According to one embodiment, the same object may be checked out concurrently by more then one user or tool. When an object is checked-out, the tools that checked the object out continue to see the object from their own context. Thus, a single object may be modified in parallel as each tool is presented with its own version of the particular object. In addition, if a user requires the changes that were made by someone else, the user may checkout the updated object by causing a version of the object to be generated and placed in the user's workspace. This scheme allows changes to objects to be passed from one user to another but without forcing any unwanted change on a user.
In certain embodiments, the version control mechanism may be used to prohibit an object from being checked-out by multiple users. For example, in certain development environments, it may be advantages to only allow a single user to modify a particular object at any one point in time.
In one embodiment, when an object is checked-out in parallel by multiple users, when the first person checks the object back in, it is merely checked in as the “latest version”. However, when the other users that had concurrently checked out the object go to check their objects back in, they must choose to either (1) create a version that merges the changes they made with the “latest version”, or (2) store their version as a separate branch in the family of the object. Any changes made to that version remain in the separate branch until the branch is merged back into the other branch.
The version control mechanism provides a set of utilities that automate the process of making software changes. This set of utilities may include such utilities as:
(1) A workarea management utility that provides a set of tools for defining work areas and performing check-out and check-in operations on objects of all types;
(2) A compare and merge utility that discovers or determines the differences between two objects and allows a third merged object to be constructed by selecting between the two inputs;
(3) An impact analysis utility that allows a user to compare and analyze the changes made from one software release to another;
(4) An export and import utility that provides a mechanism for distributing the contents of a repository from one repository to another; and
(5) A backup and restore utility that protects the content of a repository from corruption by making backup copies.
FIG. 6 is a block diagram that illustrates a computer system 600 upon which an embodiment of the invention may be implemented. Computer system 600 includes a bus 602 or other communication mechanism for communicating information, and a processor 604 coupled with bus 602 for processing information. Computer system 600 also includes a main memory 606, such as a random access memory (RAM) or other dynamic storage device, coupled to bus 602 for storing information and instructions to be executed by processor 604. Main memory 606 also may be used for storing temporary variables or other intermediate information during execution of instructions to be executed by processor 604. Computer system 600 further includes a read only memory (ROM) 608 or other static storage device coupled to bus 602 for storing static information and instructions for processor 604. A storage device 610, such as a magnetic disk or optical disk, is provided and coupled to bus 602 for storing information and instructions.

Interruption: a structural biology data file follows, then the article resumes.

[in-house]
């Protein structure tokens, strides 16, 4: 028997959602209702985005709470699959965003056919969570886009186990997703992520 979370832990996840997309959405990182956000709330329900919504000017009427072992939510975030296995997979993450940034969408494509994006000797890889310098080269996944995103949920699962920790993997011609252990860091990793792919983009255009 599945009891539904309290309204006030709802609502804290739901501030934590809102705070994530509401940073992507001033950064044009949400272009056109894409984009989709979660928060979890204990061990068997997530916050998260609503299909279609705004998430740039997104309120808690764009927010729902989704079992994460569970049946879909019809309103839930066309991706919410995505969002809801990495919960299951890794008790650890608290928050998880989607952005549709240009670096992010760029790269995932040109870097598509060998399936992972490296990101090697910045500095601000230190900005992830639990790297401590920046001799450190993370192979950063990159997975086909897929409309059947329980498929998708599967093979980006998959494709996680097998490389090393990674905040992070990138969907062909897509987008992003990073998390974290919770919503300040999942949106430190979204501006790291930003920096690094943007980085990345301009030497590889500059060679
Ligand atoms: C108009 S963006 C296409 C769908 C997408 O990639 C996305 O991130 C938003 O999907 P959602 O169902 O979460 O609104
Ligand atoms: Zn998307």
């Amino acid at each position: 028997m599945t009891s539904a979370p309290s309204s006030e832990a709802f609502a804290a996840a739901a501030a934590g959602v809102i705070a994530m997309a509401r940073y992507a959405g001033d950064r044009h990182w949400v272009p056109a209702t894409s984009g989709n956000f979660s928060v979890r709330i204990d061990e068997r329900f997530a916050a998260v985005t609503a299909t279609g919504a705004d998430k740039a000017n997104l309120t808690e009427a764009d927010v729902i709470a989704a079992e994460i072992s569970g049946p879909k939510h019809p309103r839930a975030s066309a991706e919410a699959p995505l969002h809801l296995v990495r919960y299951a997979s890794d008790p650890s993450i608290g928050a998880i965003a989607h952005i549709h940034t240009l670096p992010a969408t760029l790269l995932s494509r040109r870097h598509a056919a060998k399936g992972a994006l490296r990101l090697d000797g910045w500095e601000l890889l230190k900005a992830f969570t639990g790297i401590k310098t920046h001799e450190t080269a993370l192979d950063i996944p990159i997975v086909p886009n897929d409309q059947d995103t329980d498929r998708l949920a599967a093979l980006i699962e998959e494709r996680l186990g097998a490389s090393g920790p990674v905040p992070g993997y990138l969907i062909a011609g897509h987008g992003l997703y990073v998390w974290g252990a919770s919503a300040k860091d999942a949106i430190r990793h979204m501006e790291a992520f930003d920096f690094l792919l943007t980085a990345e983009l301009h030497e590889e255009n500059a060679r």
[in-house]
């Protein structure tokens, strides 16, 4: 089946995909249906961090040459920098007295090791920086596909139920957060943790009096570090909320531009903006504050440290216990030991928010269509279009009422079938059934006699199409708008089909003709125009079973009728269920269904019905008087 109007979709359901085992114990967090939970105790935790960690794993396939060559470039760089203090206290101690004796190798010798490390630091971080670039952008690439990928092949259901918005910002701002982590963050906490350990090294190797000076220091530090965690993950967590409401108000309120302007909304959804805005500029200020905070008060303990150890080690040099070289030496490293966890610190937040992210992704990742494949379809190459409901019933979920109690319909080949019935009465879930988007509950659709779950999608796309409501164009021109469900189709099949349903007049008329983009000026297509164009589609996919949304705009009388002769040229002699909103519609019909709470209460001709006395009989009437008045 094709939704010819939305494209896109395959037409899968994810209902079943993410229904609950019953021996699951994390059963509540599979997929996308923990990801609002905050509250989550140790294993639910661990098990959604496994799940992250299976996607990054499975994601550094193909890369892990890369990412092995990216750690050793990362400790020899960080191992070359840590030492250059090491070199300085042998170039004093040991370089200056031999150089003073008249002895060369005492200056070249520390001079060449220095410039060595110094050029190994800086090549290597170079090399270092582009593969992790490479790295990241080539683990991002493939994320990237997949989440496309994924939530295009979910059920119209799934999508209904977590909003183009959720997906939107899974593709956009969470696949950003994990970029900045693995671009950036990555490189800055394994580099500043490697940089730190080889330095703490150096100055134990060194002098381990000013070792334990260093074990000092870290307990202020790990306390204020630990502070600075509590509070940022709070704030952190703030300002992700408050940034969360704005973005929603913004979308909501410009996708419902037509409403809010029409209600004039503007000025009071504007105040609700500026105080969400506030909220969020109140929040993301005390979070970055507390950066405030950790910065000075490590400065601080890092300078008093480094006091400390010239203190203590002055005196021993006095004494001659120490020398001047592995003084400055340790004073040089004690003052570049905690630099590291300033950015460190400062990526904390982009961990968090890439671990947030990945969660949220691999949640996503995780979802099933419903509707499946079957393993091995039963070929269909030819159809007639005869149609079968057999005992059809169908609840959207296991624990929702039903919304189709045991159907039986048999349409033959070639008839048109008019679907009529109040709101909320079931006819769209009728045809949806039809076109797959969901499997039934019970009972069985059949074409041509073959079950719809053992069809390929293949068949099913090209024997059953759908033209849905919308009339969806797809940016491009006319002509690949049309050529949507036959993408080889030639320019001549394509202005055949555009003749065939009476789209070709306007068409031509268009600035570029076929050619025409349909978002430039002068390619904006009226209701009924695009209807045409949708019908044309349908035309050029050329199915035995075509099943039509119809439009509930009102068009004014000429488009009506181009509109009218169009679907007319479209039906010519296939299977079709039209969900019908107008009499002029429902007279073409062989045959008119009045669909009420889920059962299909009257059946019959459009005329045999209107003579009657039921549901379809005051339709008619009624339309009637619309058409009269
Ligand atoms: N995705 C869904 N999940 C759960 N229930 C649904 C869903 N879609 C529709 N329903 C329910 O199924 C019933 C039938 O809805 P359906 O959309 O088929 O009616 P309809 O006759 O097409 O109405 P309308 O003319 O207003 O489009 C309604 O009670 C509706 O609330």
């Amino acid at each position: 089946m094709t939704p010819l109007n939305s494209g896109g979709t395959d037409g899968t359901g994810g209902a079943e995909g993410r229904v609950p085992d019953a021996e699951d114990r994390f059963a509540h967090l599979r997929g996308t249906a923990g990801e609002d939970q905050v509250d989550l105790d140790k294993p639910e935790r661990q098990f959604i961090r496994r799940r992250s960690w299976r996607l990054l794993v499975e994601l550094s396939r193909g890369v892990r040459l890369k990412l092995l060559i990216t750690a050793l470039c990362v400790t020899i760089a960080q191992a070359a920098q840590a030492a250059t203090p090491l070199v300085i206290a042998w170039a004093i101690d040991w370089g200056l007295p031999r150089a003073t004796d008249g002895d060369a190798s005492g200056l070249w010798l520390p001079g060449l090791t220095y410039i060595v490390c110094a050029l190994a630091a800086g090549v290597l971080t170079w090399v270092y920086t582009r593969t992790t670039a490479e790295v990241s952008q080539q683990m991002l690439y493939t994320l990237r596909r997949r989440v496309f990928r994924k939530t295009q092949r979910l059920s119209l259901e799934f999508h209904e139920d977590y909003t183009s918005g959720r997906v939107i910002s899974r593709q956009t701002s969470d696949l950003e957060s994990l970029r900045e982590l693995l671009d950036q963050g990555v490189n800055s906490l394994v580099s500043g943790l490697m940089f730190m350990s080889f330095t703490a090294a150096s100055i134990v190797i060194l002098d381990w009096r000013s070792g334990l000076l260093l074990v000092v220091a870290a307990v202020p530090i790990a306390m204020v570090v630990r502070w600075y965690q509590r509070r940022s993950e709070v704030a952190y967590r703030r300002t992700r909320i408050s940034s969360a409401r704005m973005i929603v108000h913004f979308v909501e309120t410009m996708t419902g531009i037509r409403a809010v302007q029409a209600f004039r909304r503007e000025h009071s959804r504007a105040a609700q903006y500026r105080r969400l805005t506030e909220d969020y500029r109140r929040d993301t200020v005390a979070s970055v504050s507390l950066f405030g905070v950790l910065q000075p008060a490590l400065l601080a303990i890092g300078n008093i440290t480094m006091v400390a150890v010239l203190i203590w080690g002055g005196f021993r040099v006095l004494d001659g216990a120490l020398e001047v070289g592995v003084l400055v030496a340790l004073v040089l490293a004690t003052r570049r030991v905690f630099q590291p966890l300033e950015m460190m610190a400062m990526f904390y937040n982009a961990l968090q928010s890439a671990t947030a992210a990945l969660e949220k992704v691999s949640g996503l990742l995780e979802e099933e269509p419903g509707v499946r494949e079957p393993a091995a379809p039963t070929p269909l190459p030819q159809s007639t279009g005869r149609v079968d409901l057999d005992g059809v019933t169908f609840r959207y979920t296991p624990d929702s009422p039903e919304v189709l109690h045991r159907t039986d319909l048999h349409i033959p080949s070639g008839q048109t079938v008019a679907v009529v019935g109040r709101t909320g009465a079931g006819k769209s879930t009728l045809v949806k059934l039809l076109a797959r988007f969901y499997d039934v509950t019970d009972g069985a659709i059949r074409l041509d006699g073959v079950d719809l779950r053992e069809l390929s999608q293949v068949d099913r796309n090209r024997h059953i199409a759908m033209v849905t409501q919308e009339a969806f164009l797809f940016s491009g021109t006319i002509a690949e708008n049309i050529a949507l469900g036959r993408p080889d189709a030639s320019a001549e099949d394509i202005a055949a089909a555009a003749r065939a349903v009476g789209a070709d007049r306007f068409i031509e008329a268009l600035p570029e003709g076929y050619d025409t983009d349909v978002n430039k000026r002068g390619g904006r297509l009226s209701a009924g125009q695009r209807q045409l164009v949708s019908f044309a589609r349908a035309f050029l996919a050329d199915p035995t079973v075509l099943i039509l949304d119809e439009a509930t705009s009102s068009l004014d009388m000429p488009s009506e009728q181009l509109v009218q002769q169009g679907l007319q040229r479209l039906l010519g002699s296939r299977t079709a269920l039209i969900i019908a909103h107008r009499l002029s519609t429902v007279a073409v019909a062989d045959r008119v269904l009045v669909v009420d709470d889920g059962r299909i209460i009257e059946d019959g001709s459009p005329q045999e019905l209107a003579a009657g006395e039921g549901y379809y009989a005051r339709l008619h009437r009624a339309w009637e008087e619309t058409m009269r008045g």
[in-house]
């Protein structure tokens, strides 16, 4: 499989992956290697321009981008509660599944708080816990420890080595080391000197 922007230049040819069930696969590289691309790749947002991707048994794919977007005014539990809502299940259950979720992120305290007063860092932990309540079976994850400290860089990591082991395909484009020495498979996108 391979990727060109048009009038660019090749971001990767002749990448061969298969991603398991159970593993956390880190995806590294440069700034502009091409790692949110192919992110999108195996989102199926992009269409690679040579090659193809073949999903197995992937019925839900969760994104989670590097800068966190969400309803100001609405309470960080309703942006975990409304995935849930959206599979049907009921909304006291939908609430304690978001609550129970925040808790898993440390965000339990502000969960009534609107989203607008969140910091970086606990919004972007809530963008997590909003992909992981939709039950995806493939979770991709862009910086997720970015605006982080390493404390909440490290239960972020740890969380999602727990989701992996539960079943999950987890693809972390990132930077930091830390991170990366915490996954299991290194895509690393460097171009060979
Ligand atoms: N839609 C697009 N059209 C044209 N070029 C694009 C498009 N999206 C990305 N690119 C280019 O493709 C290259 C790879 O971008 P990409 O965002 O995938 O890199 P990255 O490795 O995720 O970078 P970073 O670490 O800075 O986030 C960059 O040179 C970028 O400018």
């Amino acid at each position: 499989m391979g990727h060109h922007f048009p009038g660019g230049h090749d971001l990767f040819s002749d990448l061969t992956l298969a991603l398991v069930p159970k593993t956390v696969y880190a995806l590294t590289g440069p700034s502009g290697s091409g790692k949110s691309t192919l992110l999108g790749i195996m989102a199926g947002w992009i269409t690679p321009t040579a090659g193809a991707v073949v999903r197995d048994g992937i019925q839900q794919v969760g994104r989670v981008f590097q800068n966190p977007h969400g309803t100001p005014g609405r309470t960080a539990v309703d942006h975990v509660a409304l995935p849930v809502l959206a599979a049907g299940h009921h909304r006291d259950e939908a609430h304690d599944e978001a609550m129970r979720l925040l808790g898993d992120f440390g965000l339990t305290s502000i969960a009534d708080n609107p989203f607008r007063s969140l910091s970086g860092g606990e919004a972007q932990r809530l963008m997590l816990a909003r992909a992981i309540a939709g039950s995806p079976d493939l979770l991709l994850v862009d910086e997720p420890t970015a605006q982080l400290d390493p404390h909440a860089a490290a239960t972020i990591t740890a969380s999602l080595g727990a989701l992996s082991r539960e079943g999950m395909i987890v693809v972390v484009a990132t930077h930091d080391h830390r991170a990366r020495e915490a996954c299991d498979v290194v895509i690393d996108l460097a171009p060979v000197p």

Computer system 600 may be coupled via bus 602 to a display 612, such as a cathode ray tube (CRT), for displaying information to a computer user. An input device 614, including alphanumeric and other keys, is coupled to bus 602 for communicating information and command selections to processor 604. Another type of user input device is cursor control 616, such as a mouse, a trackball, or cursor direction keys for communicating direction information and command selections to processor 604 and for controlling cursor movement on display 612. This input device typically has two degrees of freedom in two axes, a first axis (e.g., x) and a second axis (e.g., y), that allows the device to specify positions in a plane.
The invention is related to the use of computer system 600 for implementing fine grain versioning within software configuration management systems. According to one embodiment of the invention, fine grain versioning is provided by computer system 600 in response to processor 604 executing one or more sequences of one or more instructions contained in main memory 606. Such instructions may be read into main memory 606 from another computer-readable medium, such as storage device 610. Execution of the sequences of instructions contained in main memory 606 causes processor 604 to perform the process steps described herein. In alternative embodiments, hard-wired circuitry may be used in place of or in combination with software instructions to implement the invention. Thus, embodiments of the invention are not limited to any specific combination of hardware circuitry and software.
The term “computer-readable medium” as used herein refers to any medium that participates in providing instructions to processor 604 for execution. Such a medium may take many forms, including but not limited to, non-volatile media, volatile media, and transmission media. Non-volatile media includes, for example, optical or magnetic disks, such as storage device 610. Volatile media includes dynamic memory, such as main memory 606. Transmission media includes coaxial cables, copper wire and fiber optics, including the wires that comprise bus 602. Transmission media can also take the form of acoustic or light waves, such as those generated during radio-wave and infra-red data communications.